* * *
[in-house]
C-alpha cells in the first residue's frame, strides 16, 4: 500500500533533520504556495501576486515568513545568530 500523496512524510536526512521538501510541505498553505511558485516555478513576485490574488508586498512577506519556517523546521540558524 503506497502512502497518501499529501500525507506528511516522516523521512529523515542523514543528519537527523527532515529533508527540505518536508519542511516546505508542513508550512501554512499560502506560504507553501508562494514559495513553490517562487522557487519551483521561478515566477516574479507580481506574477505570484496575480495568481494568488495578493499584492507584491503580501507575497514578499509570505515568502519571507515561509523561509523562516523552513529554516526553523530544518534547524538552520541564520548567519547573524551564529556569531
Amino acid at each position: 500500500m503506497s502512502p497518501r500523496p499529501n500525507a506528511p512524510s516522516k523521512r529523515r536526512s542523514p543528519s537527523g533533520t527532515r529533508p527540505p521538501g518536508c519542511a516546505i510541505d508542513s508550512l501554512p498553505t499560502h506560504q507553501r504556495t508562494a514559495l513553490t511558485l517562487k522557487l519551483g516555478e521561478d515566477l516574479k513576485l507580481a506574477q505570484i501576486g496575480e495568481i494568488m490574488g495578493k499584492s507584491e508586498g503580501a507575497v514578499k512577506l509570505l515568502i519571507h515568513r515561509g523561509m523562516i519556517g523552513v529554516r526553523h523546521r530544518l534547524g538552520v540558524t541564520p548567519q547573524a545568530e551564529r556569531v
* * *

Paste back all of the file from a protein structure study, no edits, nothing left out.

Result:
[in-house]
C-alpha cells in the first residue's frame, strides 16, 4: 500500500533533520504556495501576486515568513545568530 500523496512524510536526512521538501510541505498553505511558485516555478513576485490574488508586498512577506519556517523546521540558524 503506497502512502497518501499529501500525507506528511516522516523521512529523515542523514543528519537527523527532515529533508527540505518536508519542511516546505508542513508550512501554512499560502506560504507553501508562494514559495513553490517562487522557487519551483521561478515566477516574479507580481506574477505570484496575480495568481494568488495578493499584492507584491503580501507575497514578499509570505515568502519571507515561509523561509523562516523552513529554516526553523530544518534547524538552520541564520548567519547573524551564529556569531
Amino acid at each position: 500500500m503506497s502512502p497518501r500523496p499529501n500525507a506528511p512524510s516522516k523521512r529523515r536526512s542523514p543528519s537527523g533533520t527532515r529533508p527540505p521538501g518536508c519542511a516546505i510541505d508542513s508550512l501554512p498553505t499560502h506560504q507553501r504556495t508562494a514559495l513553490t511558485l517562487k522557487l519551483g516555478e521561478d515566477l516574479k513576485l507580481a506574477q505570484i501576486g496575480e495568481i494568488m490574488g495578493k499584492s507584491e508586498g503580501a507575497v514578499k512577506l509570505l515568502i519571507h515568513r515561509g523561509m523562516i519556517g523552513v529554516r526553523h523546521r530544518l534547524g538552520v540558524t541564520p548567519q547573524a545568530e551564529r556569531v